Sporting-related cervical fractures increased by 35 percent from 2000 to 2015, mainly due to an increase in cycling-related injuries, according to new research. Men experienced the most fractures due to cycling, while the most common cause of fractures in women was horseback riding. The most common cause of cervical spine injury in the United States was football, with the majority of those injuries being sprains.
The type of exercise that children get in school does make a difference, according to a major Danish study. Schoolchildren 8 to 10 years old develop stronger bones, increased muscular strength and improved balance when ball games or circuit training are on the timetable.
Menopause may speed physical decline in women with rheumatoid arthritis (RA), a new study suggests.
Return to Work After Anatomic Total Shoulder Arthroplasty for Patients 55 Years and Younger at Average 5-Year Follow-up
As the number of anatomic total shoulder arthroplasties performed on younger patients continues to grow, return to work after surgery becomes increasingly important. The purpose of this study was to evaluate the ability of anatomic total shoulder arthroplasty to return patients 55 years or younger to work postoperatively.
Pain is essential for survival. However, it could also slow rehabilitation, or could become a distinct disorder. How strongly we feel it depends on our individual pain threshold. Scientists have discovered that this threshold can be increased by a new fitness method called Jymmin.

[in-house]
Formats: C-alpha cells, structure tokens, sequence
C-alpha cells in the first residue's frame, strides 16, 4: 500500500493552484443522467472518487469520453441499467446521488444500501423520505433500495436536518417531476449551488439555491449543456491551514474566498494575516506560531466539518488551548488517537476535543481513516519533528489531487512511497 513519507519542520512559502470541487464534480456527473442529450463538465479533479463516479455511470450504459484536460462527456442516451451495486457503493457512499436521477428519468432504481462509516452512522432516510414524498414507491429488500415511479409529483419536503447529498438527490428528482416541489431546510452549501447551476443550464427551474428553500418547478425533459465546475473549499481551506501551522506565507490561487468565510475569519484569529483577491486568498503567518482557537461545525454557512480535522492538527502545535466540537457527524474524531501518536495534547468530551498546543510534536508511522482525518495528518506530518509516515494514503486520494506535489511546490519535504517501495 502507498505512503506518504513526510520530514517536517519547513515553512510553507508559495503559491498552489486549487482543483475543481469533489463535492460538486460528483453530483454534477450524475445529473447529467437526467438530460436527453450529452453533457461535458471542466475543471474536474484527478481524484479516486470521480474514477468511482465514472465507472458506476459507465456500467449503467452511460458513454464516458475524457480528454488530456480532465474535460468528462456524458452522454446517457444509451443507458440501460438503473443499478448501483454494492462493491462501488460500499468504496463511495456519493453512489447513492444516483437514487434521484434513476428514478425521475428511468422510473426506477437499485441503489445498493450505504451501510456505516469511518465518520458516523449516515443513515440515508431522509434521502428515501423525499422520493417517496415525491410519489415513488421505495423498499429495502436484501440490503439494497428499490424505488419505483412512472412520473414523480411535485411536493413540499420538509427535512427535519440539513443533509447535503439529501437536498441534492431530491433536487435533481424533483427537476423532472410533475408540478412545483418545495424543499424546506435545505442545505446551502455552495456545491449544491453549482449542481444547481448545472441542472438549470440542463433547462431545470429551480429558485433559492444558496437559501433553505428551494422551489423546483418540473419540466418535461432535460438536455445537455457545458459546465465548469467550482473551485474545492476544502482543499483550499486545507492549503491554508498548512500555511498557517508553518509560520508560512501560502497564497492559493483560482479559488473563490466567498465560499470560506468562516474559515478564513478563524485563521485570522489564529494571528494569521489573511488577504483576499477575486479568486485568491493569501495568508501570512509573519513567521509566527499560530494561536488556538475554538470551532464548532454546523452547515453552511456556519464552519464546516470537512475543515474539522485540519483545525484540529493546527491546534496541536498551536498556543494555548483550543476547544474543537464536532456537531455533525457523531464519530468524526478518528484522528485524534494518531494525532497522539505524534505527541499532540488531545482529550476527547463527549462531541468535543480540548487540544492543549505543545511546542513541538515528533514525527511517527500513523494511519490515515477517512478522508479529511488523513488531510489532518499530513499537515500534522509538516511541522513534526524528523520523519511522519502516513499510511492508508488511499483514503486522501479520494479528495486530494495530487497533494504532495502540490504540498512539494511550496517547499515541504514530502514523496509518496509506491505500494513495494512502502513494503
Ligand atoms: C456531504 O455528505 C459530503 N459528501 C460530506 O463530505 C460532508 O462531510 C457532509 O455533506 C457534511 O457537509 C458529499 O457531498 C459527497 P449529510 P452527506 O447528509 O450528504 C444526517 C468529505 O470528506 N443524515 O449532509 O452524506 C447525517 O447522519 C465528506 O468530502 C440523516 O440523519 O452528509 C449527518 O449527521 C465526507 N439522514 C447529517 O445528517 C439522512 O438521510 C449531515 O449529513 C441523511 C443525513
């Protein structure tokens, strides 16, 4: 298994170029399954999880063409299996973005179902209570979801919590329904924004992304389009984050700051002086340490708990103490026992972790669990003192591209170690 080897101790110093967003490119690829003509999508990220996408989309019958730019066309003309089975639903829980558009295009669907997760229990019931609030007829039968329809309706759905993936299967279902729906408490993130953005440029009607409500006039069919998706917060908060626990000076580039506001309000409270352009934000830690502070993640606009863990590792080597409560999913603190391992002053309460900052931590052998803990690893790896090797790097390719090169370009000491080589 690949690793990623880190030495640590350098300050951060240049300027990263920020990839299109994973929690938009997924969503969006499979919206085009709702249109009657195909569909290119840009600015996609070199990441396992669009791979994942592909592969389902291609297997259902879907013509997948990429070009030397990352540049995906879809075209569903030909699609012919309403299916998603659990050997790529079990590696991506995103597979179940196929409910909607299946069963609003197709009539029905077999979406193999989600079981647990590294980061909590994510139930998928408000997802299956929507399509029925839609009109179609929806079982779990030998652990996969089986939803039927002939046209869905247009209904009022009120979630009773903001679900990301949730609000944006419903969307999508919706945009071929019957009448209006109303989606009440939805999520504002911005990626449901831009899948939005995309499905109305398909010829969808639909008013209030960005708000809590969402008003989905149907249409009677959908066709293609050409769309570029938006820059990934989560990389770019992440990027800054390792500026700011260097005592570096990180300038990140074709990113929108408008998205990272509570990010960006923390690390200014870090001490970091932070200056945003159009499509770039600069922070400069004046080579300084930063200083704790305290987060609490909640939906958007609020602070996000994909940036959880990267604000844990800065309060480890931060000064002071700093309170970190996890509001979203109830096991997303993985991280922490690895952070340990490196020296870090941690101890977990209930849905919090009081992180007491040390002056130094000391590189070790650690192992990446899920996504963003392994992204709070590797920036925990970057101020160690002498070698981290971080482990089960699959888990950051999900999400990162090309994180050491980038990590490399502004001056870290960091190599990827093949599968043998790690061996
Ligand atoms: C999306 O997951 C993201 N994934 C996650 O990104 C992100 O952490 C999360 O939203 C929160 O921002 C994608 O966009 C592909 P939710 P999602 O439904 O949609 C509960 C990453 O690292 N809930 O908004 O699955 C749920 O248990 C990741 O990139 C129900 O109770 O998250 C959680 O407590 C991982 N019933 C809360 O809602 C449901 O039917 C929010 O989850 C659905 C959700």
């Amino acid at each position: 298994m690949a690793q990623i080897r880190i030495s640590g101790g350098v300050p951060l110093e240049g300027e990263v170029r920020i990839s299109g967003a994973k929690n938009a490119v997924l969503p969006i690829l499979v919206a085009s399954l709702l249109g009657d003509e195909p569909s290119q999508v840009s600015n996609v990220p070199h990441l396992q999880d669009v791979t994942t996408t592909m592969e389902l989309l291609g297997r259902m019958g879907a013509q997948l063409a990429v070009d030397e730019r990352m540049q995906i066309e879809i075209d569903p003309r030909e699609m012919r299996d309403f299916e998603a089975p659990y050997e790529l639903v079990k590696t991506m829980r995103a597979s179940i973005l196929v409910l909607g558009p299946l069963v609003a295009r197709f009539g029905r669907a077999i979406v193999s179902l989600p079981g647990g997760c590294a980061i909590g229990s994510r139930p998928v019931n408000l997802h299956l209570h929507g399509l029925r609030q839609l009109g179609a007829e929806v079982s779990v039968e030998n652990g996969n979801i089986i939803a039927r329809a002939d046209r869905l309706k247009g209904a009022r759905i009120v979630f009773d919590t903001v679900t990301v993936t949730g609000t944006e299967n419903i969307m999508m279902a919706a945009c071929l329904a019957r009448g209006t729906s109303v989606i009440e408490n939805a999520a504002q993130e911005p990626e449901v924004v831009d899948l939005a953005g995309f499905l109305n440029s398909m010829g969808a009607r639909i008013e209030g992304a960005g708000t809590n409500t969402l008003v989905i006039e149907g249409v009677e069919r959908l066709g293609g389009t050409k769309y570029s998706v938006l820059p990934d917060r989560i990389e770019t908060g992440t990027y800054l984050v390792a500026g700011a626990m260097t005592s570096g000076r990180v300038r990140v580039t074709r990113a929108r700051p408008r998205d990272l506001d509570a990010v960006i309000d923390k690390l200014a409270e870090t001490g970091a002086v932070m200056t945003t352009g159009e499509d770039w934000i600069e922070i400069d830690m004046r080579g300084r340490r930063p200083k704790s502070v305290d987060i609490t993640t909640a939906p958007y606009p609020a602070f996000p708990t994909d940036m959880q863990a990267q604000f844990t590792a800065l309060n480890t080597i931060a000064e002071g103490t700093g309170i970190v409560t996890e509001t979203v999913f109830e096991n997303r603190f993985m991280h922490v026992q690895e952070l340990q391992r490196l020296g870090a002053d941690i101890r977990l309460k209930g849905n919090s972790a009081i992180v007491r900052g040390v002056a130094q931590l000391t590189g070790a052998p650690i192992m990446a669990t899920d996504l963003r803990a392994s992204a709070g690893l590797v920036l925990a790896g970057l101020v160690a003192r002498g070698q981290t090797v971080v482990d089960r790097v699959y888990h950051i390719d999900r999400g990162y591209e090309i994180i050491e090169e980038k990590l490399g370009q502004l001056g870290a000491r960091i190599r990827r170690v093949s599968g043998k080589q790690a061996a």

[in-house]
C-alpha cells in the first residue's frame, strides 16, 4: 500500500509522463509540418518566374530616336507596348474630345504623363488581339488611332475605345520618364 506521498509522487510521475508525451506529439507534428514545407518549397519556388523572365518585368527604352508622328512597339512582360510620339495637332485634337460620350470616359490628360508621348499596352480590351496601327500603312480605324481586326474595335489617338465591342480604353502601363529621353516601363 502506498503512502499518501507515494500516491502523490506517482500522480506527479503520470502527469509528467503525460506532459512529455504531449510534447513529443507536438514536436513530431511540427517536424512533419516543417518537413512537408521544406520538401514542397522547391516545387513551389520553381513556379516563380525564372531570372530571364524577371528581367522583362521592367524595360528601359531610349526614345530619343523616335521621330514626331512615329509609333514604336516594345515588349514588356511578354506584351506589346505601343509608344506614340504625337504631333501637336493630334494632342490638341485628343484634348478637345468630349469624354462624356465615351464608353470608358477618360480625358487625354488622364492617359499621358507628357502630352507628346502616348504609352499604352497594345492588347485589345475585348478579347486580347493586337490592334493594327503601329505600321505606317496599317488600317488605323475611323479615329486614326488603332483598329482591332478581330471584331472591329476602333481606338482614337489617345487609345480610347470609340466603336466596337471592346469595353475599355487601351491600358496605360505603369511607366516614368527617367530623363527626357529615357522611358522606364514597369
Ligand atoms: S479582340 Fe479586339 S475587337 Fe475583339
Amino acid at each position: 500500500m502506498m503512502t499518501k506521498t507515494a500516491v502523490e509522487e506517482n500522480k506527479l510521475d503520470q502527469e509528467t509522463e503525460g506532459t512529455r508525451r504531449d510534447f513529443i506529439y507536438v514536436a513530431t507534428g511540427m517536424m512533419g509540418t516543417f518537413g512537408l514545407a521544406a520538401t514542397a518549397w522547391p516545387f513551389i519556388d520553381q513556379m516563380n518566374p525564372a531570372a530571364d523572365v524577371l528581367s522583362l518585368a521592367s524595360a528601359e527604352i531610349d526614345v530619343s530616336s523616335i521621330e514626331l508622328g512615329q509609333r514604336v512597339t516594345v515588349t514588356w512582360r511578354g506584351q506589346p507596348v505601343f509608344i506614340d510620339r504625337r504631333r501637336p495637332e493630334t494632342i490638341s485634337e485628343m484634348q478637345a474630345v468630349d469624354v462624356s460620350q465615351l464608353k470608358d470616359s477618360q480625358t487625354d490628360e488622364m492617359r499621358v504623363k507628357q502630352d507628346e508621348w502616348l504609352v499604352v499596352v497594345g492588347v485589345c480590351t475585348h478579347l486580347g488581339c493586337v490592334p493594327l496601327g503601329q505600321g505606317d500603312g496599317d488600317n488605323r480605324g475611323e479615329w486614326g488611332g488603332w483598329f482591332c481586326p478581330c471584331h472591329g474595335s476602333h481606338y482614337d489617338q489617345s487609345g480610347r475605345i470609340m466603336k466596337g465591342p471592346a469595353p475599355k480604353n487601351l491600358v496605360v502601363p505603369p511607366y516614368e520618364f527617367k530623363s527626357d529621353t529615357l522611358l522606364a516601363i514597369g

Investigators found significant improvements from preoperative measures at 24.8-month follow-up for both mean side-to-side differences and Lysholm scores in patients who underwent double-bundle ACL reconstruction using a special drill pin guide and reamer, along with a laser-guided device to facilitate a transtibial approach.
Using a mobile MRI truck, researchers followed runners for 4,500 kilometers through Europe to study the physical limits and adaptation of athletes over a 64-day period, according to a study presented today at the annual meeting of the Radiological Society of North America (RSNA).
Results from a retrospective, multicenter study by French researchers that investigated treatment options for infection after reverse shoulder arthroplasty supported the use of debridement as a first-line treatment, but noted this option had a 54% healing rate.